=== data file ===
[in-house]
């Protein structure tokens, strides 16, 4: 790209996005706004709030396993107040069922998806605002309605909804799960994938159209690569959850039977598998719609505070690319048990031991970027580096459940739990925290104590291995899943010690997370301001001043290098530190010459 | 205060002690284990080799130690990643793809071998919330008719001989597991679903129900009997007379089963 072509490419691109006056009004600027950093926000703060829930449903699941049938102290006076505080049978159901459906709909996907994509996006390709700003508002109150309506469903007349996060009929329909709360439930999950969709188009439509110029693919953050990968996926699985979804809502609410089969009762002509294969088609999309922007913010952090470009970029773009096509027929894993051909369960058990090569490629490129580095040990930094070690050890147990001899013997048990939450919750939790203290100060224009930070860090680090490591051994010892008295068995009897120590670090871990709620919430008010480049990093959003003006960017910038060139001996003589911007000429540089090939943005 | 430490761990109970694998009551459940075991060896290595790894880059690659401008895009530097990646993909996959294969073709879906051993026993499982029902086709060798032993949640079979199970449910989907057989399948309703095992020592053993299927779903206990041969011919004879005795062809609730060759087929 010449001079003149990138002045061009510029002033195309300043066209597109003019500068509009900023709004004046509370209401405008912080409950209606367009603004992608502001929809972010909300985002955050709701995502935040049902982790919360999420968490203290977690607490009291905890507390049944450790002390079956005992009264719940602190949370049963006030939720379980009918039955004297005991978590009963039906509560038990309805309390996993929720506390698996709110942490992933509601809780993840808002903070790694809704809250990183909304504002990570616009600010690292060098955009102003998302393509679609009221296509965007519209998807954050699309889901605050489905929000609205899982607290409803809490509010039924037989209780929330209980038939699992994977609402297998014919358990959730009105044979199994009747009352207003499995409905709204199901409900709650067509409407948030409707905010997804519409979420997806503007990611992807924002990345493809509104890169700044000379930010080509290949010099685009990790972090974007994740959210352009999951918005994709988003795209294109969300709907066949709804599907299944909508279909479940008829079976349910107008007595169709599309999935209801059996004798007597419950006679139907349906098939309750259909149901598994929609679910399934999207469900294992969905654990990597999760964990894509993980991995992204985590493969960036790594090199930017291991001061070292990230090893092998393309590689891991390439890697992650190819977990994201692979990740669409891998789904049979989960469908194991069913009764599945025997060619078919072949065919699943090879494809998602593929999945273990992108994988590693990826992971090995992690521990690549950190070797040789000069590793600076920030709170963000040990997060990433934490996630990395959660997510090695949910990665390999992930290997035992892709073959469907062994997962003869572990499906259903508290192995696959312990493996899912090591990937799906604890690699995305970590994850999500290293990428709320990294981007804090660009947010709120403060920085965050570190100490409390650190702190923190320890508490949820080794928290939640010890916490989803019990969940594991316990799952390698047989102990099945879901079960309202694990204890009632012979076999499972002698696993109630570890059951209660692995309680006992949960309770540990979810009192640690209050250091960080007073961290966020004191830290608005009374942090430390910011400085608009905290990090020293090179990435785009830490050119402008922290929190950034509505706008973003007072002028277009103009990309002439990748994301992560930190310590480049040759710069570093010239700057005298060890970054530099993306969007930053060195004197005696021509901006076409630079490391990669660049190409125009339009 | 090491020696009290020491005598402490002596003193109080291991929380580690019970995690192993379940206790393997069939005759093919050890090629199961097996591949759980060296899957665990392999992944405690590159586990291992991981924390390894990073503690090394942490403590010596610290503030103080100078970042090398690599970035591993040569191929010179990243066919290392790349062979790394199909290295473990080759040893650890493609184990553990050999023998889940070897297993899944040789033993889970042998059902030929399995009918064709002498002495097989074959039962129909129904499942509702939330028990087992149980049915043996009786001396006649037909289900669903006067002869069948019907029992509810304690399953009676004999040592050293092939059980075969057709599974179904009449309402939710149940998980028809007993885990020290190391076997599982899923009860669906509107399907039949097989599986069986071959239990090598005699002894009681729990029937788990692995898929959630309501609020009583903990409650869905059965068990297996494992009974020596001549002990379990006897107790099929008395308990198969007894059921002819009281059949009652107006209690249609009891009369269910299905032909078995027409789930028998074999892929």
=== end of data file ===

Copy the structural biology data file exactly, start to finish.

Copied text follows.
[in-house]
């Protein structure tokens, strides 16, 4: 790209996005706004709030396993107040069922998806605002309605909804799960994938159209690569959850039977598998719609505070690319048990031991970027580096459940739990925290104590291995899943010690997370301001001043290098530190010459 | 205060002690284990080799130690990643793809071998919330008719001989597991679903129900009997007379089963 072509490419691109006056009004600027950093926000703060829930449903699941049938102290006076505080049978159901459906709909996907994509996006390709700003508002109150309506469903007349996060009929329909709360439930999950969709188009439509110029693919953050990968996926699985979804809502609410089969009762002509294969088609999309922007913010952090470009970029773009096509027929894993051909369960058990090569490629490129580095040990930094070690050890147990001899013997048990939450919750939790203290100060224009930070860090680090490591051994010892008295068995009897120590670090871990709620919430008010480049990093959003003006960017910038060139001996003589911007000429540089090939943005 | 430490761990109970694998009551459940075991060896290595790894880059690659401008895009530097990646993909996959294969073709879906051993026993499982029902086709060798032993949640079979199970449910989907057989399948309703095992020592053993299927779903206990041969011919004879005795062809609730060759087929 010449001079003149990138002045061009510029002033195309300043066209597109003019500068509009900023709004004046509370209401405008912080409950209606367009603004992608502001929809972010909300985002955050709701995502935040049902982790919360999420968490203290977690607490009291905890507390049944450790002390079956005992009264719940602190949370049963006030939720379980009918039955004297005991978590009963039906509560038990309805309390996993929720506390698996709110942490992933509601809780993840808002903070790694809704809250990183909304504002990570616009600010690292060098955009102003998302393509679609009221296509965007519209998807954050699309889901605050489905929000609205899982607290409803809490509010039924037989209780929330209980038939699992994977609402297998014919358990959730009105044979199994009747009352207003499995409905709204199901409900709650067509409407948030409707905010997804519409979420997806503007990611992807924002990345493809509104890169700044000379930010080509290949010099685009990790972090974007994740959210352009999951918005994709988003795209294109969300709907066949709804599907299944909508279909479940008829079976349910107008007595169709599309999935209801059996004798007597419950006679139907349906098939309750259909149901598994929609679910399934999207469900294992969905654990990597999760964990894509993980991995992204985590493969960036790594090199930017291991001061070292990230090893092998393309590689891991390439890697992650190819977990994201692979990740669409891998789904049979989960469908194991069913009764599945025997060619078919072949065919699943090879494809998602593929999945273990992108994988590693990826992971090995992690521990690549950190070797040789000069590793600076920030709170963000040990997060990433934490996630990395959660997510090695949910990665390999992930290997035992892709073959469907062994997962003869572990499906259903508290192995696959312990493996899912090591990937799906604890690699995305970590994850999500290293990428709320990294981007804090660009947010709120403060920085965050570190100490409390650190702190923190320890508490949820080794928290939640010890916490989803019990969940594991316990799952390698047989102990099945879901079960309202694990204890009632012979076999499972002698696993109630570890059951209660692995309680006992949960309770540990979810009192640690209050250091960080007073961290966020004191830290608005009374942090430390910011400085608009905290990090020293090179990435785009830490050119402008922290929190950034509505706008973003007072002028277009103009990309002439990748994301992560930190310590480049040759710069570093010239700057005298060890970054530099993306969007930053060195004197005696021509901006076409630079490391990669660049190409125009339009 | 090491020696009290020491005598402490002596003193109080291991929380580690019970995690192993379940206790393997069939005759093919050890090629199961097996591949759980060296899957665990392999992944405690590159586990291992991981924390390894990073503690090394942490403590010596610290503030103080100078970042090398690599970035591993040569191929010179990243066919290392790349062979790394199909290295473990080759040893650890493609184990553990050999023998889940070897297993899944040789033993889970042998059902030929399995009918064709002498002495097989074959039962129909129904499942509702939330028990087992149980049915043996009786001396006649037909289900669903006067002869069948019907029992509810304690399953009676004999040592050293092939059980075969057709599974179904009449309402939710149940998980028809007993885990020290190391076997599982899923009860669906509107399907039949097989599986069986071959239990090598005699002894009681729990029937788990692995898929959630309501609020009583903990409650869905059965068990297996494992009974020596001549002990379990006897107790099929008395308990198969007894059921002819009281059949009652107006209690249609009891009369269910299905032909078995027409789930028998074999892929």